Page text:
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Unique sleep disorders profile of a population-based sample of 747 Hmong immigrants in Wisconsin

TitleUnique sleep disorders profile of a population-based sample of 747 Hmong immigrants in Wisconsin
Publication TypeJournal Article
Year of Publication2013
AuthorsYoung, E, Xiong, S, Finn, L, Young, T
JournalSoc Sci MedSoc Sci Med
Volume79
Pagination57-65
Date PublishedFeb
ISBN Number1873-5347 (Electronic)<br/>0277-9536 (Linking)
Accession Number22832325
KeywordsAdolescent, Adult, Aged, Aged, 80 and Over, Asian Americans/ statistics & numerical data, Cultural Characteristics, Emigrants and Immigrants/ statistics & numerical data, Female, Humans, Male, Middle Aged, Questionnaires, Risk Factors, Sleep Disorders/ ethnology, Wisconsin/epidemiology, Young Adult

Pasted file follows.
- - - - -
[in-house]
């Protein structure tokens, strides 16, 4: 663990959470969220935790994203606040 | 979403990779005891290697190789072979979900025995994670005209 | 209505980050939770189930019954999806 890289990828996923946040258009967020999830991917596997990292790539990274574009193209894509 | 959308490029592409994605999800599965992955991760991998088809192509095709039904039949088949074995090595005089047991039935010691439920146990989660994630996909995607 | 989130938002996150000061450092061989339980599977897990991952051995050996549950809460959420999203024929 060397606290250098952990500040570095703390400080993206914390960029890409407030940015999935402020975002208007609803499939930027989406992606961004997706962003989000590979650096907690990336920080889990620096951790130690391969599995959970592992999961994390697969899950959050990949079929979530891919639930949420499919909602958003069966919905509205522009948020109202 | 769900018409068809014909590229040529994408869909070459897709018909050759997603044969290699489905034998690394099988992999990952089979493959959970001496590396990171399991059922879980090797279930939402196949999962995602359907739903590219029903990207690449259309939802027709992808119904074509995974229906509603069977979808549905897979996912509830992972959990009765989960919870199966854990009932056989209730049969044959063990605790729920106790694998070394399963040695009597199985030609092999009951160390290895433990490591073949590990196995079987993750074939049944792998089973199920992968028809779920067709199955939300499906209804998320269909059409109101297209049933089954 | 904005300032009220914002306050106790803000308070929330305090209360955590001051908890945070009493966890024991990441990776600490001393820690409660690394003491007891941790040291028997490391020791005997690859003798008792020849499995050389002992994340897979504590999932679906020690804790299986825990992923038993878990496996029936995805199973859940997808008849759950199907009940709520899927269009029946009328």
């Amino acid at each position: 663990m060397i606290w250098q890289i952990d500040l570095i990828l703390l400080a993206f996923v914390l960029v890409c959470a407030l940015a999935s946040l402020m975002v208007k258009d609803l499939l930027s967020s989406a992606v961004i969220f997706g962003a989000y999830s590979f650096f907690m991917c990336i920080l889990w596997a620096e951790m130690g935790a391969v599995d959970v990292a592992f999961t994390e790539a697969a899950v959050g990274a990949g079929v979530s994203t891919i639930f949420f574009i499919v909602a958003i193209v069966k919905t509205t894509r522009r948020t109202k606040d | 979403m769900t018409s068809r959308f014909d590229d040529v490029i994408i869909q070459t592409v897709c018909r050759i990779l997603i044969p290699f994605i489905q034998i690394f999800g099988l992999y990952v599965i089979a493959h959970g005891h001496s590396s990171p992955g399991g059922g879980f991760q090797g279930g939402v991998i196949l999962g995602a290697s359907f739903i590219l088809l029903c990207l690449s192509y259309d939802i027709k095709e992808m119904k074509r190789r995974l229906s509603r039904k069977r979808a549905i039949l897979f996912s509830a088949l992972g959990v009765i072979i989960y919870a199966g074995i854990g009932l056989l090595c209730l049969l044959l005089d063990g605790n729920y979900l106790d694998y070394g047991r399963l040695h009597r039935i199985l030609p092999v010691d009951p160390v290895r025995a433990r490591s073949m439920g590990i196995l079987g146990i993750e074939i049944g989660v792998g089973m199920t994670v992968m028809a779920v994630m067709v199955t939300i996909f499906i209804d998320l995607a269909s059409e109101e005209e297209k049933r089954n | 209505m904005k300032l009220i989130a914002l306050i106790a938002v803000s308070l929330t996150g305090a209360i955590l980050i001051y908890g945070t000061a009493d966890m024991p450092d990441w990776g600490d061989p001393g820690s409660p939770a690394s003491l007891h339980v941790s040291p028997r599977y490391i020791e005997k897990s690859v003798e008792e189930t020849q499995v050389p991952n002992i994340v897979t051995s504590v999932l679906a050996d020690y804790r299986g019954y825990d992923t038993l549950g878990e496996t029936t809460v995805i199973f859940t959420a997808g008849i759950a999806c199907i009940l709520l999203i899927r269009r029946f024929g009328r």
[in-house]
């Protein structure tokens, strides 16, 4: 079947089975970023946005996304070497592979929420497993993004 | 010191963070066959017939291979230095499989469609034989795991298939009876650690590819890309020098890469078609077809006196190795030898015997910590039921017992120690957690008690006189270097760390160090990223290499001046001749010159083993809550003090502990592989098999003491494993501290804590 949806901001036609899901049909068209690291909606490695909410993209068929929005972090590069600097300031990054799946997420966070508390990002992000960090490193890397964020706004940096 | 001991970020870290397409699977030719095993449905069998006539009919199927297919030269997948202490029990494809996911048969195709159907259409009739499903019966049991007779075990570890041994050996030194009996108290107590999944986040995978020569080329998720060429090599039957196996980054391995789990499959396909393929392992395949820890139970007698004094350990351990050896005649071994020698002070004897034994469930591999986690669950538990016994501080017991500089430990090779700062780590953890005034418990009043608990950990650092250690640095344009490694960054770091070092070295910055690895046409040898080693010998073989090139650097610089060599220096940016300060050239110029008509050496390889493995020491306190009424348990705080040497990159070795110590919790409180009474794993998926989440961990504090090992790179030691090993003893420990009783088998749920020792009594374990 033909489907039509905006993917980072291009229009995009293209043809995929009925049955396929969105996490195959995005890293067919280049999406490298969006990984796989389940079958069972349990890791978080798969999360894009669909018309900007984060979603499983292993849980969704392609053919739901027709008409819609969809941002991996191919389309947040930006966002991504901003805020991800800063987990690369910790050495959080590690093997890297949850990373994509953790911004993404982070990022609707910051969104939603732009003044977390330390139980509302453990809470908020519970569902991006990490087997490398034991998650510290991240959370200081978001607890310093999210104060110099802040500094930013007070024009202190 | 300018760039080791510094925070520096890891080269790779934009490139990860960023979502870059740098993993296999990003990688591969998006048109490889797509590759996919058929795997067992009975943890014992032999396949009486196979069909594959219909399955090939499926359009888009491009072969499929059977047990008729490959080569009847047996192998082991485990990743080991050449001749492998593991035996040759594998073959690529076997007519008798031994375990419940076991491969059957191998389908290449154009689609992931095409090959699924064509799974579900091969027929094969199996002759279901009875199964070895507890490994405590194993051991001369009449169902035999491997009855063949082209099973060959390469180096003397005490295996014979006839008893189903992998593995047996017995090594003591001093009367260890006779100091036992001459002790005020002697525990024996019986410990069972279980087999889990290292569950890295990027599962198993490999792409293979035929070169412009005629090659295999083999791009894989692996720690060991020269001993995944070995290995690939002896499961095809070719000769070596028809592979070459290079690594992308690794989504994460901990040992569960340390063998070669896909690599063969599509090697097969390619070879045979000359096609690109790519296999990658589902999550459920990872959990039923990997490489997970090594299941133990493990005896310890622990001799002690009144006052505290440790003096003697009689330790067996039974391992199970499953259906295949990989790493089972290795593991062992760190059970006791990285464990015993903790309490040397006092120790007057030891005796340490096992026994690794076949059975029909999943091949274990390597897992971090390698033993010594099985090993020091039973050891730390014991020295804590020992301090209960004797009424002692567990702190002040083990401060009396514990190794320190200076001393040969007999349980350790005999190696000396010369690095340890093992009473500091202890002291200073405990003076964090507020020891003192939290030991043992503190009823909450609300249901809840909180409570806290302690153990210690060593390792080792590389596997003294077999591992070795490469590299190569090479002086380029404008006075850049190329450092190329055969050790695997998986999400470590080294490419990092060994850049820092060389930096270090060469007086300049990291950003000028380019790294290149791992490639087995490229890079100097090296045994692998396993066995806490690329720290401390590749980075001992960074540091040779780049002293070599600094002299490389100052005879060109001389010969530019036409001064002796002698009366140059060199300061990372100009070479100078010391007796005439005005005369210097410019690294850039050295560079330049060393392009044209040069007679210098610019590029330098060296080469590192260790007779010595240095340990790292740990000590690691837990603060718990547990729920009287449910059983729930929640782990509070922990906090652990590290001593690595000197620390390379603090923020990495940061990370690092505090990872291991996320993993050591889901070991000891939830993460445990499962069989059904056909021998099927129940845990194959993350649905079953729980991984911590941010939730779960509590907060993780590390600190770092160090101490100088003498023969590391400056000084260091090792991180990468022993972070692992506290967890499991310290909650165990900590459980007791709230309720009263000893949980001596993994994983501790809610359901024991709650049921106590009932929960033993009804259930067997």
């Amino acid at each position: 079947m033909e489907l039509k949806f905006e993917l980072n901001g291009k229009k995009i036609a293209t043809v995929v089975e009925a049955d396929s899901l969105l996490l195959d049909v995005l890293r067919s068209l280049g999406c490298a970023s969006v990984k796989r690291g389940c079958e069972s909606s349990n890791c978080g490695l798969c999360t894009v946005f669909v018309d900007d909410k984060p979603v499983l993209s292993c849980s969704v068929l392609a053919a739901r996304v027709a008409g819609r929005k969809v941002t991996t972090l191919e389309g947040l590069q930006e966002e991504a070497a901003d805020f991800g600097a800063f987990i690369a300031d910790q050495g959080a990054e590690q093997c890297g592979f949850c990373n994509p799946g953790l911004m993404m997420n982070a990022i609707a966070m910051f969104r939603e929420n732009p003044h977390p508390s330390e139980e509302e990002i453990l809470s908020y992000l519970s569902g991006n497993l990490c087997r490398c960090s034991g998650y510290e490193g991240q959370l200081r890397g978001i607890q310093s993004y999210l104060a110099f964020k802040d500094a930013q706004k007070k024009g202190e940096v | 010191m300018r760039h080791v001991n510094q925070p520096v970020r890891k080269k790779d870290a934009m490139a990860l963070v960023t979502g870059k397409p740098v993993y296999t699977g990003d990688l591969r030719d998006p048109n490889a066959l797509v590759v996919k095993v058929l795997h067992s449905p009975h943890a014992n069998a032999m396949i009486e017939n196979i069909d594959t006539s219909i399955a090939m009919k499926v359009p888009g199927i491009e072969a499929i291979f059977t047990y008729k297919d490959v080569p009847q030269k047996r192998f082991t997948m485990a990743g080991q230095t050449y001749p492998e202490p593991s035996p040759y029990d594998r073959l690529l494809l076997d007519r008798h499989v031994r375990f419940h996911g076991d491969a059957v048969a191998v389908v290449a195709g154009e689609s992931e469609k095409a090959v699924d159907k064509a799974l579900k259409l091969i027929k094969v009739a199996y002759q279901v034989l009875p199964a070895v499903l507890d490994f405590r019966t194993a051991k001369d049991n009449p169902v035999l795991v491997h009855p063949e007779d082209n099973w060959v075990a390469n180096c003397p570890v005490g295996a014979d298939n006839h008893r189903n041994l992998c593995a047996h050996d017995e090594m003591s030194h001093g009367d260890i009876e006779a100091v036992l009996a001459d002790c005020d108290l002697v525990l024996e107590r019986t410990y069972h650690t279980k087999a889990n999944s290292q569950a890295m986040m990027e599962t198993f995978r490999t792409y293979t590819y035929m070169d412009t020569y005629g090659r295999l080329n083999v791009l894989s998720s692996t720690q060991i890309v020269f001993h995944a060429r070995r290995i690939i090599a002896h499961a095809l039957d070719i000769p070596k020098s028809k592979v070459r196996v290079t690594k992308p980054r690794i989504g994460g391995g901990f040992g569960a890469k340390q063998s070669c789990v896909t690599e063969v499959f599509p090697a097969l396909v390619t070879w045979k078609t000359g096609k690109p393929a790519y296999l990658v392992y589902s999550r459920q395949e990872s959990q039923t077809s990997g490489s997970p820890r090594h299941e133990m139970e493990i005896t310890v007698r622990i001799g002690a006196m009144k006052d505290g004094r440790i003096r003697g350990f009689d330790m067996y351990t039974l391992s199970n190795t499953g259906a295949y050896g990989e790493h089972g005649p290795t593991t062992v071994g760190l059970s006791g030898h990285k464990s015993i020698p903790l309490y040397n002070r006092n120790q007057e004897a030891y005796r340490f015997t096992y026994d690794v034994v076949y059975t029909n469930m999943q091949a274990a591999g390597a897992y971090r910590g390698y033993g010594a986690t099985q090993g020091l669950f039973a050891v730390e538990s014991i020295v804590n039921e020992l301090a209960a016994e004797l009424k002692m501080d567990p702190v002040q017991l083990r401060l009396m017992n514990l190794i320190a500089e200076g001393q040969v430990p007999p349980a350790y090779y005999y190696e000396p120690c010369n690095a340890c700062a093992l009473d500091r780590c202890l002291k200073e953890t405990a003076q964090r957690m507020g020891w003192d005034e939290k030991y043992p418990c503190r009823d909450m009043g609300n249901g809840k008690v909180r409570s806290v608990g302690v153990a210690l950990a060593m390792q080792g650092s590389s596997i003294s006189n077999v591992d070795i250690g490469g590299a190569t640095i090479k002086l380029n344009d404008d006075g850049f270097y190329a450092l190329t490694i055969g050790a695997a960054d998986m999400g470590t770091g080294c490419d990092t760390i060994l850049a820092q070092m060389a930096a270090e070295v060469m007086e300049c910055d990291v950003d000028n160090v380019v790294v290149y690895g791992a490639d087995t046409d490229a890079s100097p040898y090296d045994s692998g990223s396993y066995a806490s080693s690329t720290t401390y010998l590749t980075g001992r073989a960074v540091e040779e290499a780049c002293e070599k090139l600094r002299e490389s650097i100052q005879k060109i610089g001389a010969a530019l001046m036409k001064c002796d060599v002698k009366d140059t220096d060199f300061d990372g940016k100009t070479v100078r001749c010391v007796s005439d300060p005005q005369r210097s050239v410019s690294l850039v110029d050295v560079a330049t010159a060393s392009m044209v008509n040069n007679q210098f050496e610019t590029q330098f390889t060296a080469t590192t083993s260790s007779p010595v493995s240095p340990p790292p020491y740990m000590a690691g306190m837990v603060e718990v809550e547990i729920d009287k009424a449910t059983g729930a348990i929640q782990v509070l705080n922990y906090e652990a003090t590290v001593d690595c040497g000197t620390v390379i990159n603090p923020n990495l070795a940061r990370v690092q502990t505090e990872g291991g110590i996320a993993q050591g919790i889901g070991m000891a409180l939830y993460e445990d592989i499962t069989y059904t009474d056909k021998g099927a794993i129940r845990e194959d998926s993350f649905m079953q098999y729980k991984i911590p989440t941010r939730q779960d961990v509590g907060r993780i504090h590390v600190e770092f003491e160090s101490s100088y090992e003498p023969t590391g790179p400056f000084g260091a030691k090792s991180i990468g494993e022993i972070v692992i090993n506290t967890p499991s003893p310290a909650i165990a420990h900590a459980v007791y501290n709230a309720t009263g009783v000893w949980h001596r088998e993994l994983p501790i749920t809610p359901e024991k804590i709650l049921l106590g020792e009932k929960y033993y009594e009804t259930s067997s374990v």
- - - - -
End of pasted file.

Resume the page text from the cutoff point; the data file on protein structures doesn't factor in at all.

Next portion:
AbstractConcerns regarding sleep disorders in Hmong immigrants in the US emerged when an astonishingly high mortality rate of Sudden Unexplained Nocturnal Death Syndrome (SUNDS) was documented in Hmong men. Stress, genetics, and cardiac abnormalities interacting with disordered sleep were hypothesized as contributing factors to SUNDS. Most recently, sleep apnea has been implicated in nighttime deaths of Brugada Syndrome. This syndrome is thought to comprise a spectrum of sudden cardiac death disorders, including SUNDS. However, little research since has placed SUNDS in its context of Hmong cultural beliefs, health, or the prevalence of other sleep disorders. Because the epidemiology of sleep disorders and terrifying nighttime experiences in Hmong is poorly documented, we investigated the prevalence and correlates of sleep apnea, rapid eye movement (REM) sleep stage related disorders, and insomnia in 3 population-based samples (collected from 1996 to 2001) comprising 747 Hmong immigrants in Wisconsin. Participants were questioned on sleep problems, cultural beliefs, health, and other factors. A random subsample (n = 37) underwent in-home polysomnography to investigate sleep apnea prevalence. Self-report and laboratory findings were compared with similarly collected data from the Wisconsin Sleep Cohort (WSC) study (n = 1170), a population-based longitudinal study of sleep. The results inform a unique Hmong sleep disorder profile of a high prevalence of sleep apnea, sleep paralysis, and other REM-related sleep abnormalities as well the interaction of culturally related nighttime stressors with these sleep problems. For example, experiences of dab tsog (frightening night spirit pressing on chest) was prevalent and related to sleep apnea indicators, sleep paralysis, nightmares, hypnogogic hallucinations, and insomnia. Understanding the role of sleep disorders and the cultural mechanisms that may trigger or condition response to them could ultimately provide a basis for screening and intervention to reduce the adverse health and emotional consequences of these conditions in Hmong.
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